China Evergrande: A Canary in the Coal Mine?

China Evergrande: A Canary in the Coal Mine?
An exterior view of China Evergrande Centre in Hong Kong, China March 26, 2018. (REUTERS/Bobby Yip)
Fan Yu
News Analysis

China Evergrande, mainland China’s largest property developer by sales volume, has been under pressure lately from investors dumping its stocks and bonds on fears that the company—a bellwether for China’s real estate sector—is in dire financial straits.

The developer is highly indebted, and its ongoing troubles could signal upcoming pain for other highly levered Chinese companies as the world’s No. 2 economy suffers from a prolonged economic growth slowdown.

Evergrande’s woes—its common stock fell 9.5 percent and the price of its $1.2 billion offshore bond due June 28, 2021, dropped 4.1 percent to $87.51—on Sept. 25 were the result of a document leaked on Chinese social media a day earlier allegedly sent by Evergrande Group to the Guangdong provincial government. It warned that the developer is in a cash crunch and could be a systemic risk to China’s financial system if the government does not back a previously proposed company restructuring. It owes around 130 billion yuan ($19 billion) to various strategic investors it must repay by early 2021.

Shares of Evergrande subsidiaries Evergrande New Energy Vehicle Group Ltd. and HengTen Networks Group Ltd. also dropped by more than double digits. And two onshore bonds issued by subsidiary Evergrande Real Estate Group were suspended from trading in Shanghai after they declined almost 30 percent on Sept. 25.

In response, Evergrande has called the document a fabrication and defamation, according to its own letter sent to the Hong Kong Stock Exchange where the company’s shares trade.

Massive Debt Accumulated via Expansion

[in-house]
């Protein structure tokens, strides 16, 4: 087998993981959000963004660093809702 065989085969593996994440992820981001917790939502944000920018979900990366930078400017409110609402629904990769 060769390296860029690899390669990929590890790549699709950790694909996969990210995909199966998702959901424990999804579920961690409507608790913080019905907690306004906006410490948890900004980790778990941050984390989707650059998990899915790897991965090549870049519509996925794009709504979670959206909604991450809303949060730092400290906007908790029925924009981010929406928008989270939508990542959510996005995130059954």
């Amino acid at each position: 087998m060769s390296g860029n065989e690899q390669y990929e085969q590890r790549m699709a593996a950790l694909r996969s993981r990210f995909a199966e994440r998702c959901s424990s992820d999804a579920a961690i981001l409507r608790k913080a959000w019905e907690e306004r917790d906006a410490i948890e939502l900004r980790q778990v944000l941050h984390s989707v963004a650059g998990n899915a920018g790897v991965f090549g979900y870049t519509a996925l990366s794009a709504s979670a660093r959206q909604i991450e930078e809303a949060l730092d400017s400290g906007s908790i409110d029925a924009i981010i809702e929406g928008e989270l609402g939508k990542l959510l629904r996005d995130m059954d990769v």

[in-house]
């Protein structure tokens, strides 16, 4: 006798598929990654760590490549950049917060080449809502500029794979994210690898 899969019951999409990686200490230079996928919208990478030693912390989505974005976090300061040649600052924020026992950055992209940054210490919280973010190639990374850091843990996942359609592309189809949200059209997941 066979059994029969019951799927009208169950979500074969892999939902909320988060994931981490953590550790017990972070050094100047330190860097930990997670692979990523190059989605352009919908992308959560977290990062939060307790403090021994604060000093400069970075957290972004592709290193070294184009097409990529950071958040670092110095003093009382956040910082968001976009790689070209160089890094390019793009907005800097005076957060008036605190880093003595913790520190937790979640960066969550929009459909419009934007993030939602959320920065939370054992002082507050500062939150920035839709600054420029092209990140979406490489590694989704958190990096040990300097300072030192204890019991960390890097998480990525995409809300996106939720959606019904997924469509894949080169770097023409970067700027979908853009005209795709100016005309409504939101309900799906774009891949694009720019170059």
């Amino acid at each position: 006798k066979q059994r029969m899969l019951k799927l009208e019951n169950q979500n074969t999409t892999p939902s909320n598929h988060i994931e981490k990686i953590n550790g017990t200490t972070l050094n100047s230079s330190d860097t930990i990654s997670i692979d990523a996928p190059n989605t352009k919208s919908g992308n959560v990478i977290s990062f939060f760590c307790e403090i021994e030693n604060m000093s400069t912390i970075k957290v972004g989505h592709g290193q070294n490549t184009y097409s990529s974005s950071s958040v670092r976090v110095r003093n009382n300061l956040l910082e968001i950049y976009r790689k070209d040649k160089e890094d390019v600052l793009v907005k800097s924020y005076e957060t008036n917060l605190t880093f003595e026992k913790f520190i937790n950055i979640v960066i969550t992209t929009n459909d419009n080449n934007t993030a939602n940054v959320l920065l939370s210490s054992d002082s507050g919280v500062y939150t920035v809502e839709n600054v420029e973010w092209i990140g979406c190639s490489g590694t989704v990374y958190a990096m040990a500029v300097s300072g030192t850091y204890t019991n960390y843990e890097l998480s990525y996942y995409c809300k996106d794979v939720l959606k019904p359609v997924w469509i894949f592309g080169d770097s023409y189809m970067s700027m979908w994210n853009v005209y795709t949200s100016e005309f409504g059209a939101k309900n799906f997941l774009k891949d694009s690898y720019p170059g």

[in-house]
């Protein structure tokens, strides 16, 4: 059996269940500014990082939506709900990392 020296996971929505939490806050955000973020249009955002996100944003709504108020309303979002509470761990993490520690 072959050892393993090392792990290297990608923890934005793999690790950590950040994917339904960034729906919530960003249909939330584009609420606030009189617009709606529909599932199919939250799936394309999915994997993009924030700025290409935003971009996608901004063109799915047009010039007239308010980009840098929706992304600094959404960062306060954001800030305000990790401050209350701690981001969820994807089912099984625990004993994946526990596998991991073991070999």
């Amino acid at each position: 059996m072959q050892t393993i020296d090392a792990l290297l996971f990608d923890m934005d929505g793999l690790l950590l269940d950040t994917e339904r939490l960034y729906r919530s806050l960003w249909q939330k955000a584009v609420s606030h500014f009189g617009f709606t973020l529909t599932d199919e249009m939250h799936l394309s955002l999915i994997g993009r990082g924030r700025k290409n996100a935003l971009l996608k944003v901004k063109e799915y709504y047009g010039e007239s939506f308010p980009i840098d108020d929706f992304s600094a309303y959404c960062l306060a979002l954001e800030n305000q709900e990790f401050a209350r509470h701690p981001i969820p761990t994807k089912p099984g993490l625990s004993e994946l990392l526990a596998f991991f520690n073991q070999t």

Foreign investors are closely watching how Evergrande’s financial situation evolves. Its offshore dollar-denominated bonds—paying annual interest up to 10 percent—are widely held by yield-starved institutional investors in the United States.

The investment thesis on Evergrande was dependent on China’s recent economic growth and population migration patterns. More than 10 million Chinese move from rural to urban areas every year, and for a young person homeownership is often a “requirement” to live a decent life.

“It’s hard for Westerners to understand that a 26-year-old [Chinese] man has to own a place if he wants to get a wife,” Teresa Kong, lead manager of the Matthews Asia Credit Opportunities fund, told Barron’s earlier this year. “Household thrift leaves a large supply of buyers with the 30% to 40% down payment typically required. Most apartments are sold a year before they are built, reducing risk for developers.”

Evergrande may be “too big to fail” as one of China’s biggest developers—the importance of the country’s real estate sector to its survival cannot be overstated—but its massive debt load and recent moves suggest that allegations in the leaked letter may be true.

The company has been on a spending spree for years, buying up disparate assets such as soccer clubs, land, and farms. Its far-reaching footprint raises questions about its business model and focus. For example, Evergrande recently created China Evergrande New Vehicle Group by renaming an existing healthcare company subsidiary to jump into the electric vehicle boom.